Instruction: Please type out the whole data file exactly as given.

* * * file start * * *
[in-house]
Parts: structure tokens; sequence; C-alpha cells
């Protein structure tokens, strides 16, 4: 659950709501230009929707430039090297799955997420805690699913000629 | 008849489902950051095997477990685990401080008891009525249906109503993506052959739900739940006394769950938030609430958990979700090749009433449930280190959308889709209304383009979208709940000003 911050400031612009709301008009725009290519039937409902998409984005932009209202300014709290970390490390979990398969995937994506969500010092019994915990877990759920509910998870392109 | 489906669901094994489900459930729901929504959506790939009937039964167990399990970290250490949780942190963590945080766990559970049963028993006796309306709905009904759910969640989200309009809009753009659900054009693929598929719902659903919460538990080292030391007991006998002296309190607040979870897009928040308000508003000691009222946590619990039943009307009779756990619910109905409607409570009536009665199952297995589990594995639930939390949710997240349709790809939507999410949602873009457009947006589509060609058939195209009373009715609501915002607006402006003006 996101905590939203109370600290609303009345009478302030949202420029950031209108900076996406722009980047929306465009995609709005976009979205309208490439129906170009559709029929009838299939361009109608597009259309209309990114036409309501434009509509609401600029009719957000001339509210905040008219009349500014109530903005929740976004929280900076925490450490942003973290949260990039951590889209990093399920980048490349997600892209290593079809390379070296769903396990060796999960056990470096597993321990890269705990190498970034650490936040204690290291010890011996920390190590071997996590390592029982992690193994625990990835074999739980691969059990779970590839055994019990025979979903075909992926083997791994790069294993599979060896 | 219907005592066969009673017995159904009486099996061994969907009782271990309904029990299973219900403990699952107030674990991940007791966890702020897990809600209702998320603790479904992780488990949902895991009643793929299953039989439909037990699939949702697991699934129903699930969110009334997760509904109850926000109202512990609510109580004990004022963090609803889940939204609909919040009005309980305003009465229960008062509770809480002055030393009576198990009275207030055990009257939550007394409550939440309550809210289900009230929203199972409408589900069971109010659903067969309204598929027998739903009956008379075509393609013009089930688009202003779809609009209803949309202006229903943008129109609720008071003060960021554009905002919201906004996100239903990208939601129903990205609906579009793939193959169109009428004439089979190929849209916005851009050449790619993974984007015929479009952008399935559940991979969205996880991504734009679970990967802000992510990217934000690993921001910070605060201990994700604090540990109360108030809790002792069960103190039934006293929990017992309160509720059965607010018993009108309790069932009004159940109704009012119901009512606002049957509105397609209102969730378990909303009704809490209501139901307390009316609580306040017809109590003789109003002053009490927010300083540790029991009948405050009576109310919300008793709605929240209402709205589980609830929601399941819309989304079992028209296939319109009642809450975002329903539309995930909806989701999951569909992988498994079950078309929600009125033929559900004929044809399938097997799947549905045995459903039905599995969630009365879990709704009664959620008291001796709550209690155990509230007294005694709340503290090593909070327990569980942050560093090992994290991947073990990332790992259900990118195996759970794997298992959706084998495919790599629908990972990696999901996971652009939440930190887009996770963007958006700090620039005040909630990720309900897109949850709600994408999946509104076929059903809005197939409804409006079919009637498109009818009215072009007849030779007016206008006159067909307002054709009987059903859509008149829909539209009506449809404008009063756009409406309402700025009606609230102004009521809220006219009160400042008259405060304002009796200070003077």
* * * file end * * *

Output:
[in-house]
Parts: structure tokens; sequence; C-alpha cells
């Protein structure tokens, strides 16, 4: 659950709501230009929707430039090297799955997420805690699913000629 | 008849489902950051095997477990685990401080008891009525249906109503993506052959739900739940006394769950938030609430958990979700090749009433449930280190959308889709209304383009979208709940000003 911050400031612009709301008009725009290519039937409902998409984005932009209202300014709290970390490390979990398969995937994506969500010092019994915990877990759920509910998870392109 | 489906669901094994489900459930729901929504959506790939009937039964167990399990970290250490949780942190963590945080766990559970049963028993006796309306709905009904759910969640989200309009809009753009659900054009693929598929719902659903919460538990080292030391007991006998002296309190607040979870897009928040308000508003000691009222946590619990039943009307009779756990619910109905409607409570009536009665199952297995589990594995639930939390949710997240349709790809939507999410949602873009457009947006589509060609058939195209009373009715609501915002607006402006003006 996101905590939203109370600290609303009345009478302030949202420029950031209108900076996406722009980047929306465009995609709005976009979205309208490439129906170009559709029929009838299939361009109608597009259309209309990114036409309501434009509509609401600029009719957000001339509210905040008219009349500014109530903005929740976004929280900076925490450490942003973290949260990039951590889209990093399920980048490349997600892209290593079809390379070296769903396990060796999960056990470096597993321990890269705990190498970034650490936040204690290291010890011996920390190590071997996590390592029982992690193994625990990835074999739980691969059990779970590839055994019990025979979903075909992926083997791994790069294993599979060896 | 219907005592066969009673017995159904009486099996061994969907009782271990309904029990299973219900403990699952107030674990991940007791966890702020897990809600209702998320603790479904992780488990949902895991009643793929299953039989439909037990699939949702697991699934129903699930969110009334997760509904109850926000109202512990609510109580004990004022963090609803889940939204609909919040009005309980305003009465229960008062509770809480002055030393009576198990009275207030055990009257939550007394409550939440309550809210289900009230929203199972409408589900069971109010659903067969309204598929027998739903009956008379075509393609013009089930688009202003779809609009209803949309202006229903943008129109609720008071003060960021554009905002919201906004996100239903990208939601129903990205609906579009793939193959169109009428004439089979190929849209916005851009050449790619993974984007015929479009952008399935559940991979969205996880991504734009679970990967802000992510990217934000690993921001910070605060201990994700604090540990109360108030809790002792069960103190039934006293929990017992309160509720059965607010018993009108309790069932009004159940109704009012119901009512606002049957509105397609209102969730378990909303009704809490209501139901307390009316609580306040017809109590003789109003002053009490927010300083540790029991009948405050009576109310919300008793709605929240209402709205589980609830929601399941819309989304079992028209296939319109009642809450975002329903539309995930909806989701999951569909992988498994079950078309929600009125033929559900004929044809399938097997799947549905045995459903039905599995969630009365879990709704009664959620008291001796709550209690155990509230007294005694709340503290090593909070327990569980942050560093090992994290991947073990990332790992259900990118195996759970794997298992959706084998495919790599629908990972990696999901996971652009939440930190887009996770963007958006700090620039005040909630990720309900897109949850709600994408999946509104076929059903809005197939409804409006079919009637498109009818009215072009007849030779007016206008006159067909307002054709009987059903859509008149829909539209009506449809404008009063756009409406309402700025009606609230102004009521809220006219009160400042008259405060304002009796200070003077």